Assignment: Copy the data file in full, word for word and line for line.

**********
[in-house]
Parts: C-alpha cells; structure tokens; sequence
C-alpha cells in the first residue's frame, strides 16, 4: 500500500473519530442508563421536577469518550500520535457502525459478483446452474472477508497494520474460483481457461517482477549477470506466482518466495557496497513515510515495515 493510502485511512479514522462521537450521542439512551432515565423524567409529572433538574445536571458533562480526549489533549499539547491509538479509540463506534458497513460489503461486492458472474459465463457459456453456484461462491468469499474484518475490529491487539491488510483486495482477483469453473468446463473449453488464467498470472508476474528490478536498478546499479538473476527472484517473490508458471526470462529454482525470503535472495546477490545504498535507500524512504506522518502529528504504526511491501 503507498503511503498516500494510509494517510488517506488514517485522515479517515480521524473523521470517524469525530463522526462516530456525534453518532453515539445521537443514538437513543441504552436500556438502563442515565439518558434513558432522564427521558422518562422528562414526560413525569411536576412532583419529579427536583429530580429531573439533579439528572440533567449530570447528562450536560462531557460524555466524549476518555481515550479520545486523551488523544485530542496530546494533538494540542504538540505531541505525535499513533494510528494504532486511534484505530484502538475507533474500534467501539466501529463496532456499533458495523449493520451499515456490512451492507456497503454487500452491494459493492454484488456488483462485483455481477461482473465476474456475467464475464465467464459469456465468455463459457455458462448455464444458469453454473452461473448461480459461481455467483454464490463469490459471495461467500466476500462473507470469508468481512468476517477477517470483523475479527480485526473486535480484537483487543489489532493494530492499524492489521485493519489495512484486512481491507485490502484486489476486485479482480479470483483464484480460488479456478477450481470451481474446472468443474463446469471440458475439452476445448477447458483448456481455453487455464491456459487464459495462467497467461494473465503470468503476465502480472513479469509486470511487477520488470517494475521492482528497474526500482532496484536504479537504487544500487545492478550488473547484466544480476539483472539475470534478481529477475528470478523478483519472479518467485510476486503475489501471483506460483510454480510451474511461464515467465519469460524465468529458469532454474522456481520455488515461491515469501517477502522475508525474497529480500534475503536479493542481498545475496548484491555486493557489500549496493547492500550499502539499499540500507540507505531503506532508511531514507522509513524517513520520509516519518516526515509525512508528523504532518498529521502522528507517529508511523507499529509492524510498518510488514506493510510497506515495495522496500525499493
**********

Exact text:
[in-house]
Parts: C-alpha cells; structure tokens; sequence
C-alpha cells in the first residue's frame, strides 16, 4: 500500500473519530442508563421536577469518550500520535457502525459478483446452474472477508497494520474460483481457461517482477549477470506466482518466495557496497513515510515495515 493510502485511512479514522462521537450521542439512551432515565423524567409529572433538574445536571458533562480526549489533549499539547491509538479509540463506534458497513460489503461486492458472474459465463457459456453456484461462491468469499474484518475490529491487539491488510483486495482477483469453473468446463473449453488464467498470472508476474528490478536498478546499479538473476527472484517473490508458471526470462529454482525470503535472495546477490545504498535507500524512504506522518502529528504504526511491501 503507498503511503498516500494510509494517510488517506488514517485522515479517515480521524473523521470517524469525530463522526462516530456525534453518532453515539445521537443514538437513543441504552436500556438502563442515565439518558434513558432522564427521558422518562422528562414526560413525569411536576412532583419529579427536583429530580429531573439533579439528572440533567449530570447528562450536560462531557460524555466524549476518555481515550479520545486523551488523544485530542496530546494533538494540542504538540505531541505525535499513533494510528494504532486511534484505530484502538475507533474500534467501539466501529463496532456499533458495523449493520451499515456490512451492507456497503454487500452491494459493492454484488456488483462485483455481477461482473465476474456475467464475464465467464459469456465468455463459457455458462448455464444458469453454473452461473448461480459461481455467483454464490463469490459471495461467500466476500462473507470469508468481512468476517477477517470483523475479527480485526473486535480484537483487543489489532493494530492499524492489521485493519489495512484486512481491507485490502484486489476486485479482480479470483483464484480460488479456478477450481470451481474446472468443474463446469471440458475439452476445448477447458483448456481455453487455464491456459487464459495462467497467461494473465503470468503476465502480472513479469509486470511487477520488470517494475521492482528497474526500482532496484536504479537504487544500487545492478550488473547484466544480476539483472539475470534478481529477475528470478523478483519472479518467485510476486503475489501471483506460483510454480510451474511461464515467465519469460524465468529458469532454474522456481520455488515461491515469501517477502522475508525474497529480500534475503536479493542481498545475496548484491555486493557489500549496493547492500550499502539499499540500507540507505531503506532508511531514507522509513524517513520520509516519518516526515509525512508528523504532518498529521502522528507517529508511523507499529509492524510498518510488514506493510510497506515495495522496500525499493